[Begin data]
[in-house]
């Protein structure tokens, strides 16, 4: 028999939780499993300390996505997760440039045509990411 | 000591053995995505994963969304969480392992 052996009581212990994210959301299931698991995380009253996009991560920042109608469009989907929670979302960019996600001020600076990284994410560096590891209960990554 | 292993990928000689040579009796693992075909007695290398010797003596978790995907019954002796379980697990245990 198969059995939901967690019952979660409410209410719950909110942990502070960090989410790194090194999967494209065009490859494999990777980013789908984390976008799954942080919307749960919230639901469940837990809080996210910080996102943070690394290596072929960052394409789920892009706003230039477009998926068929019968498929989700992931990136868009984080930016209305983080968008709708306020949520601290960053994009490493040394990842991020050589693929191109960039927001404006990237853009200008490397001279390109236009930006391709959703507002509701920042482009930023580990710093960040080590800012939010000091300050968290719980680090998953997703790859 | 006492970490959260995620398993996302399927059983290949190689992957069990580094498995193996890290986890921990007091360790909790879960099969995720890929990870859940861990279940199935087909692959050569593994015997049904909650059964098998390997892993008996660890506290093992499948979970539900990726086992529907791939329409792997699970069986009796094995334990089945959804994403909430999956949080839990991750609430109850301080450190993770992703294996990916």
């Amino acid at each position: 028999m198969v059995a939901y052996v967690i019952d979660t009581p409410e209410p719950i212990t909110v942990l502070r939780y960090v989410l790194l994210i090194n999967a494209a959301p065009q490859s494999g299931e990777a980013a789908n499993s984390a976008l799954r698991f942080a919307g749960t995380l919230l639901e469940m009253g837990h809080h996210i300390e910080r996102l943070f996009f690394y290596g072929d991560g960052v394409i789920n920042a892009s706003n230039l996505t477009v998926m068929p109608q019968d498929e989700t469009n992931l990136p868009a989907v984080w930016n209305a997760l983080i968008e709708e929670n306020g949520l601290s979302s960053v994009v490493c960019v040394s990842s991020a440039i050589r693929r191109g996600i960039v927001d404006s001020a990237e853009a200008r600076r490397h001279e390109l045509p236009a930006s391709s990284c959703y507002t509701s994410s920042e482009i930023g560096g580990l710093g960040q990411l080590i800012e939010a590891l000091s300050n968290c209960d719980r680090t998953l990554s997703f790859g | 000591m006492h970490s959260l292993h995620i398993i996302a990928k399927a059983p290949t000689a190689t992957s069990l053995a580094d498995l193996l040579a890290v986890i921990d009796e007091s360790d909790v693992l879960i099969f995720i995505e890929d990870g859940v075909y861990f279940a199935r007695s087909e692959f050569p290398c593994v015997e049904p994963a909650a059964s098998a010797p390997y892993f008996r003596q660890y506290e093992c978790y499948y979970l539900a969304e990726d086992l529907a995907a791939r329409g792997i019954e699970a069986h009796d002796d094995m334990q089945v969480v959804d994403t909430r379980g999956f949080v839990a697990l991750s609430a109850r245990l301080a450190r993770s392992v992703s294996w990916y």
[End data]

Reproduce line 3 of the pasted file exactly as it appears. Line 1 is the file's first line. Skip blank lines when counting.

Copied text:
């Amino acid at each position: 028999m198969v059995a939901y052996v967690i019952d979660t009581p409410e209410p719950i212990t909110v942990l502070r939780y960090v989410l790194l994210i090194n999967a494209a959301p065009q490859s494999g299931e990777a980013a789908n499993s984390a976008l799954r698991f942080a919307g749960t995380l919230l639901e469940m009253g837990h809080h996210i300390e910080r996102l943070f996009f690394y290596g072929d991560g960052v394409i789920n920042a892009s706003n230039l996505t477009v998926m068929p109608q019968d498929e989700t469009n992931l990136p868009a989907v984080w930016n209305a997760l983080i968008e709708e929670n306020g949520l601290s979302s960053v994009v490493c960019v040394s990842s991020a440039i050589r693929r191109g996600i960039v927001d404006s001020a990237e853009a200008r600076r490397h001279e390109l045509p236009a930006s391709s990284c959703y507002t509701s994410s920042e482009i930023g560096g580990l710093g960040q990411l080590i800012e939010a590891l000091s300050n968290c209960d719980r680090t998953l990554s997703f790859g | 000591m006492h970490s959260l292993h995620i398993i996302a990928k399927a059983p290949t000689a190689t992957s069990l053995a580094d498995l193996l040579a890290v986890i921990d009796e007091s360790d909790v693992l879960i099969f995720i995505e890929d990870g859940v075909y861990f279940a199935r007695s087909e692959f050569p290398c593994v015997e049904p994963a909650a059964s098998a010797p390997y892993f008996r003596q660890y506290e093992c978790y499948y979970l539900a969304e990726d086992l529907a995907a791939r329409g792997i019954e699970a069986h009796d002796d094995m334990q089945v969480v959804d994403t909430r379980g999956f949080v839990a697990l991750s609430a109850r245990l301080a450190r993770s392992v992703s294996w990916y």